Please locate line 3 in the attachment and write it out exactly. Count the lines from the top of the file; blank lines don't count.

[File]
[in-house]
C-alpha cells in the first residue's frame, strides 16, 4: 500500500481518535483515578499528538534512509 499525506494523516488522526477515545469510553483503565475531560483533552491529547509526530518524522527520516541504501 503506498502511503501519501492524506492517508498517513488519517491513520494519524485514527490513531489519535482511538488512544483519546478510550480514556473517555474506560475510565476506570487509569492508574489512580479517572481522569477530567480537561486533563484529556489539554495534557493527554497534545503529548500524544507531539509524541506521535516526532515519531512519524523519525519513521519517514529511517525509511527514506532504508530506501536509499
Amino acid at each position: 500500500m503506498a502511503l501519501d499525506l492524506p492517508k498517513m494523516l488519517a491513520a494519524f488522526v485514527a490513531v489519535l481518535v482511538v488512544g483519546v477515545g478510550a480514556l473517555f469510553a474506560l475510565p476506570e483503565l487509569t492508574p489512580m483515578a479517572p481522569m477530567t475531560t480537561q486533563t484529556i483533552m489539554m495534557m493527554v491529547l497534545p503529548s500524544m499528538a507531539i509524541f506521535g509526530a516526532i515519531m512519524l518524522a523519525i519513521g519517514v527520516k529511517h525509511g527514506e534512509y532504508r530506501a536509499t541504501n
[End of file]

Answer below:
Amino acid at each position: 500500500m503506498a502511503l501519501d499525506l492524506p492517508k498517513m494523516l488519517a491513520a494519524f488522526v485514527a490513531v489519535l481518535v482511538v488512544g483519546v477515545g478510550a480514556l473517555f469510553a474506560l475510565p476506570e483503565l487509569t492508574p489512580m483515578a479517572p481522569m477530567t475531560t480537561q486533563t484529556i483533552m489539554m495534557m493527554v491529547l497534545p503529548s500524544m499528538a507531539i509524541f506521535g509526530a516526532i515519531m512519524l518524522a523519525i519513521g519517514v527520516k529511517h525509511g527514506e534512509y532504508r530506501a536509499t541504501n